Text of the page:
A large feature wall or fireplace, for example, should be about 40 percent of the room. Furniture should take up no more than 60 percent of the room as a whole and no more than 60 percent of the floor space. Less than 60 percent and your room will feel sparse and incomplete.
More than 60 percent, and the room will feel crowded. Hit that 60 percent mark, and the room will feel just right.
Furniture paired with other furniture also needs to fit the ratio. When you pair two chairs with a table, the table should be no more than 40 percent of the grouping. Furniture best relates to large accents like a rug when the rug takes up about 40 percent of the space taken up by the furniture, or vice versa.
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Smaller accents like books, plants, lamps, and even electronics like TVs should take up no more than 40 percent of the furniture they sit on. All interior design elements have an interplay. Now that you understand the basics, however, you will begin to notice how your colors and patterns, architecture, furniture, and accents work together in all of your room stylings. Long legs give us energy-saving leverage and allow us to travel long distances at high speed. Walking upright makes us human. And yet — there is a formula that lies even deeper than the golden ratio.
In the year , Italian mathematician Leonardo Fibonacci noted a sequence of numbers that follow a particular logic.
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The sum of the two previous numbers always gives the next one: 1, 1, 2, 3, 5, 8, 13, 21, 34 and so on. If you divide a number by the next lowest, the result comes closer to a rounded 1. Just a gimmick? Absolutely not. Walk through a garden sometime. You will see buttercups with five petals, larkspurs with eight, marigolds with 13, asters with The leaves are always arranged at the golden angle of This arrangement ensures that no leaf obscures another and each one receives as much light as possible.
The scales of pineapple fruit, romanesco and pine cones are arranged in a spiral pattern, as are the kernels of sunflowers.
How to Use the Golden Ratio to Create Gorgeous Graphic Designs
The number of left and right curving spirals in a fruit corresponds to two consecutive Fibonacci numbers — and of course, they also curve at the golden angle. Just like nautilus shells, snail shells, cyclones and spiral galaxies. Proportions create strength. Angles unleash momentum, regulating principles that ensure nourishment is available to all; the universe bears life according to a pattern. As we have always existed within this universe, we recognize it intuitively, feel safe and secure within it.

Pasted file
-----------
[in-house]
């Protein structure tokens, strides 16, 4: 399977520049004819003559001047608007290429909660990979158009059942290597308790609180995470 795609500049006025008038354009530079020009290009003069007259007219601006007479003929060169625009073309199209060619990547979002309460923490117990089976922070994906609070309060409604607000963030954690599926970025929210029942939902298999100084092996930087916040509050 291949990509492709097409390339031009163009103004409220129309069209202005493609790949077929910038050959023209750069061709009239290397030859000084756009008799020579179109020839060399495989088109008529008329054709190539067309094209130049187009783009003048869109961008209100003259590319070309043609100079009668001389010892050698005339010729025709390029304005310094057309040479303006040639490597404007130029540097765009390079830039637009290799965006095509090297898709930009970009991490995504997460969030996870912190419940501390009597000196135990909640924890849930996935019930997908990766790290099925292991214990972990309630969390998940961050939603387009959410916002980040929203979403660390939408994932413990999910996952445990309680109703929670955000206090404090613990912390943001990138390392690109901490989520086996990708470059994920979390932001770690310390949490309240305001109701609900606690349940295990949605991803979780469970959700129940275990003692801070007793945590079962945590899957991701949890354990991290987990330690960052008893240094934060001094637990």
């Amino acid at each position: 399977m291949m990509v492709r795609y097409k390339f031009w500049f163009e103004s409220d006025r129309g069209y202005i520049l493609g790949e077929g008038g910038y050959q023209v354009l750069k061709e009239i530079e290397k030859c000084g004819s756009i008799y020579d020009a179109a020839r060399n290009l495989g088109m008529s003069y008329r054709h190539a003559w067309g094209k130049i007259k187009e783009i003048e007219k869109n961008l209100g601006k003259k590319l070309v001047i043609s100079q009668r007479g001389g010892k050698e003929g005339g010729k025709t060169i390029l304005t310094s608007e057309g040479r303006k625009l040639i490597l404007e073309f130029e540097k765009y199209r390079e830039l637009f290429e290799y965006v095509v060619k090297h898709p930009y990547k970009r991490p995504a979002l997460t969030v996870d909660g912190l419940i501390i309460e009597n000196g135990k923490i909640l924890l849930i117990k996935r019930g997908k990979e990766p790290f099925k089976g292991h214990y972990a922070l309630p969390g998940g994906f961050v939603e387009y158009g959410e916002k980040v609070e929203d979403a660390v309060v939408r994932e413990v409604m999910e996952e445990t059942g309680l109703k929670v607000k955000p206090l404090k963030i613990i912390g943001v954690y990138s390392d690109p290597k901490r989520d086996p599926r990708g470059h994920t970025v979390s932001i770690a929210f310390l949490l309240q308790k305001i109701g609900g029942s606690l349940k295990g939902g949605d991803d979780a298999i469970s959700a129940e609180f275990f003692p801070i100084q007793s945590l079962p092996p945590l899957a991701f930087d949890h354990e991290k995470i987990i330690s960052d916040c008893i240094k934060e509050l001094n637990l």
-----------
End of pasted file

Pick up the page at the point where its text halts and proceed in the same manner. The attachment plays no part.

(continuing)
Every encounter with this pattern is a primeval moment, bringing joy. Regardless of background and experience, all humans light up when they see, hear or feel something beautiful. Neurologists have located the area of the brain that perceives beauty: it is in the frontal lobe of the cerebrum, just behind the eyes, and is one of the areas that are always active when we are making decisions. Organic curves : as the light plays, the shape begins to dance. The allure of regularity: patterns create depth and catch the eye.
The poetry of momentum: the natural-looking lines of the Walter Knoll Tama Desk and the cloud of silk on the right were formed with a flick of the wrist. This means: beauty is never merely beautiful.
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Beauty helps our perception. It helps us to master life, to reduce complexity. Beauty makes sense.
Something beautiful creates trust, it signals truth, goodness and kindness: even as babies, we look at beautiful faces for longer. And so, in human creations — in paintings, design, houses and fashion — we also celebrate the eternal aesthetic formula. Le Corbusier used the golden ratio and the dimensions of the human body for his modulor, a system of proportions for furniture and buildings on a human scale.
Then there is Max Bill, Bauhaus scholar, architect and designer: his minimalistic clock designs are still effective today. His graphic prints, which play with loops, spirals and patterns, also have a timeless beauty. And yet — however secure we feel in the mathematics of beauty — we need small aberrations.
All life also shows itself to be continually chaotic, wild, full of anomalies. Perfectly symmetrical faces are irritating, appear inauthentic and inspire mistrust. Small flaws need to be there, to lend personality — only then do we see someone as truly beautiful.
Nature always perfects the relationship between these two forces. Perfect imperfection — this also applies to Walter Knoll. For example, each marble slab of Oki Table and Joco Stone tells its own petrified version of the history of Earth. The brass-surfaced tables are also unique pieces, as the metal shows the finest traces of the polishers who gave it its last finish. This is what gives Walter Knoll products their allure — the allure of their beauty.
Balancing act: lightness grows from firm foundations, the greatest art from the most delicate work. Termite mounds in the north of Namibia, and the foot of a ballerina dancing en pointe. Bold composition: meshwork meets smooth surfaces, straight meets diagonal.